PHILADELPHIA (CBS) — Nearly 28,000 students at the Community College of Philadelphia are facing uncertainty Friday, as their faculty and staff could go on strike.
Standing outside a boardroom, in the same building as the president’s office, Community College of Philadelphia students, faculty and staff made their voices and messages known. Despite voting for a strike, they want to continue with the American Federation of Teachers Local Union 2026 contract negotiations.
“If we don’t get it, no one can. If we don’t get it, shut it down,” faculty members chanted.
This week, union members nearly unanimously voted to go on strike as early as next week, which could delay graduation for some of CCP’s 20,000 students.
“We would love to avoid a strike,” union president Junior Brainard said. “We would love to the additional prices that would create and that’s why we’re here, willing to negotiate.”
The union’s gripe is heavy teacher workloads and low pay for other staff and faculty, like Verra Green, who is a housekeeper.
“I make $13.49 an hour and I’ve been here a total of 18 years, so I have two other jobs,” Green said.
The national president of the American Federation of Teachers called on the school’s president to compromise.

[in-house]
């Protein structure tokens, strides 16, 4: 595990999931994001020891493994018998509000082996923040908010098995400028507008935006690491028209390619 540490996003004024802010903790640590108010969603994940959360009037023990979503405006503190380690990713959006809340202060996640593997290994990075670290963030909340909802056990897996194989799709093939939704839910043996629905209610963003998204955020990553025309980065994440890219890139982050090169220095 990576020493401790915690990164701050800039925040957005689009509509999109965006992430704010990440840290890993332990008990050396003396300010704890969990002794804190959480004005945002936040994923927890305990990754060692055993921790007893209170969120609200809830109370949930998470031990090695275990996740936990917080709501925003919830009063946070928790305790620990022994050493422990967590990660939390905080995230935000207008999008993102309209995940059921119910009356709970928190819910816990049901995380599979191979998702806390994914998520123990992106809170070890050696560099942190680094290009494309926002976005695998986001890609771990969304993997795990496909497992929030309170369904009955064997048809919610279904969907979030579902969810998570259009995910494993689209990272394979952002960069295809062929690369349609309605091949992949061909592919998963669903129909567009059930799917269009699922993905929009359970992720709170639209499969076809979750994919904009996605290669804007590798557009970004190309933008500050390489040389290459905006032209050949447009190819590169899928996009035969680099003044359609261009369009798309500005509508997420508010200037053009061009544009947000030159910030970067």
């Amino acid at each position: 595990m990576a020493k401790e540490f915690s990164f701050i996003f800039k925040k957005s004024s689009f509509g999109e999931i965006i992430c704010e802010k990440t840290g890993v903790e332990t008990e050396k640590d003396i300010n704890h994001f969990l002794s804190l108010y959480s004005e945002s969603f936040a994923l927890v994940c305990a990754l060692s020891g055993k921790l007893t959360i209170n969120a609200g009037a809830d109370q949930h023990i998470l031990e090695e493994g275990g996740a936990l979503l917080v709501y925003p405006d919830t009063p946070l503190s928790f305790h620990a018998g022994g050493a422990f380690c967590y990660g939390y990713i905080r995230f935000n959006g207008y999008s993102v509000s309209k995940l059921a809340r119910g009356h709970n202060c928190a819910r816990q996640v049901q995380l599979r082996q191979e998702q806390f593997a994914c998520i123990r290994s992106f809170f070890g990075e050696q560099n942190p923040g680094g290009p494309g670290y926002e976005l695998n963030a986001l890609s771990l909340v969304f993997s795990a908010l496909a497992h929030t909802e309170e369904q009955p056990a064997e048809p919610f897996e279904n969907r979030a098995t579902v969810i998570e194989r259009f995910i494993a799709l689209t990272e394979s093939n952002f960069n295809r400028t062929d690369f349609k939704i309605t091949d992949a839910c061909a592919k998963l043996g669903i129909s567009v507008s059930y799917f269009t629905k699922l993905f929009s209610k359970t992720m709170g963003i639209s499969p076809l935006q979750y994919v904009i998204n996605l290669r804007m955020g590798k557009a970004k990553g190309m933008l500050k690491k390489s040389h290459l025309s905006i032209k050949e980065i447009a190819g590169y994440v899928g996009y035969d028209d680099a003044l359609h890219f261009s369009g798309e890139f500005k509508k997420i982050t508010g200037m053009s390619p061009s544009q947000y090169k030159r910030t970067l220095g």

“We’re gonna make sure, regardless of whether he chooses to or not, he will hear us,” national president Randi Winegarden said.
Eyewitness News took their concerns to CCP Board of Trustees chair Jeremiah White and president Dr. Donald Generals.
“We offered the best and final agreement back in May of last year and that’s what we’re standing on,” Dr. Generals said.
White says the offer is about the longevity of the school, touting the fact that CCP hasn’t raised tuition in five years.
“We want to work with out faculty, we want to be a cohesive organization,” White said. “We don’t want to have this strike, we don’t want to have division, so we want to try and negotiate.”
A bargaining session is scheduled for Sunday evening.
If a strike actually happens, the union says it will give students at least a 24-hour warning.